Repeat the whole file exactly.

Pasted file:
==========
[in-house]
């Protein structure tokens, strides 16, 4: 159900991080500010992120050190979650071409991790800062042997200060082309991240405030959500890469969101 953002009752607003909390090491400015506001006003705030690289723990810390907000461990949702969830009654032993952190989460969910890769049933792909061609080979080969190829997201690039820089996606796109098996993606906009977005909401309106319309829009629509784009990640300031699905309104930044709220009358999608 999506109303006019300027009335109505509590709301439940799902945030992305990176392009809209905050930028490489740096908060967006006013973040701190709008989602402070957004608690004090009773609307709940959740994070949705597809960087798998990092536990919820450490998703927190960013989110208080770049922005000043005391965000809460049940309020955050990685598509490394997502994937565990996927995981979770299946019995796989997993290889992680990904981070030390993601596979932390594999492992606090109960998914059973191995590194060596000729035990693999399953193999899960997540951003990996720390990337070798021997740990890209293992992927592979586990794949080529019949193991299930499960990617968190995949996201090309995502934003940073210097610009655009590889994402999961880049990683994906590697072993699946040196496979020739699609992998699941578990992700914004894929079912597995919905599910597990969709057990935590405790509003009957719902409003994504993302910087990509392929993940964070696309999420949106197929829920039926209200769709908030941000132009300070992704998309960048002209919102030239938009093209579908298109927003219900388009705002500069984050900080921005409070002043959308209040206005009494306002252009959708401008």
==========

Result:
[in-house]
């Protein structure tokens, strides 16, 4: 159900991080500010992120050190979650071409991790800062042997200060082309991240405030959500890469969101 953002009752607003909390090491400015506001006003705030690289723990810390907000461990949702969830009654032993952190989460969910890769049933792909061609080979080969190829997201690039820089996606796109098996993606906009977005909401309106319309829009629509784009990640300031699905309104930044709220009358999608 999506109303006019300027009335109505509590709301439940799902945030992305990176392009809209905050930028490489740096908060967006006013973040701190709008989602402070957004608690004090009773609307709940959740994070949705597809960087798998990092536990919820450490998703927190960013989110208080770049922005000043005391965000809460049940309020955050990685598509490394997502994937565990996927995981979770299946019995796989997993290889992680990904981070030390993601596979932390594999492992606090109960998914059973191995590194060596000729035990693999399953193999899960997540951003990996720390990337070798021997740990890209293992992927592979586990794949080529019949193991299930499960990617968190995949996201090309995502934003940073210097610009655009590889994402999961880049990683994906590697072993699946040196496979020739699609992998699941578990992700914004894929079912597995919905599910597990969709057990935590405790509003009957719902409003994504993302910087990509392929993940964070696309999420949106197929829920039926209200769709908030941000132009300070992704998309960048002209919102030239938009093209579908298109927003219900388009705002500069984050900080921005409070002043959308209040206005009494306002252009959708401008």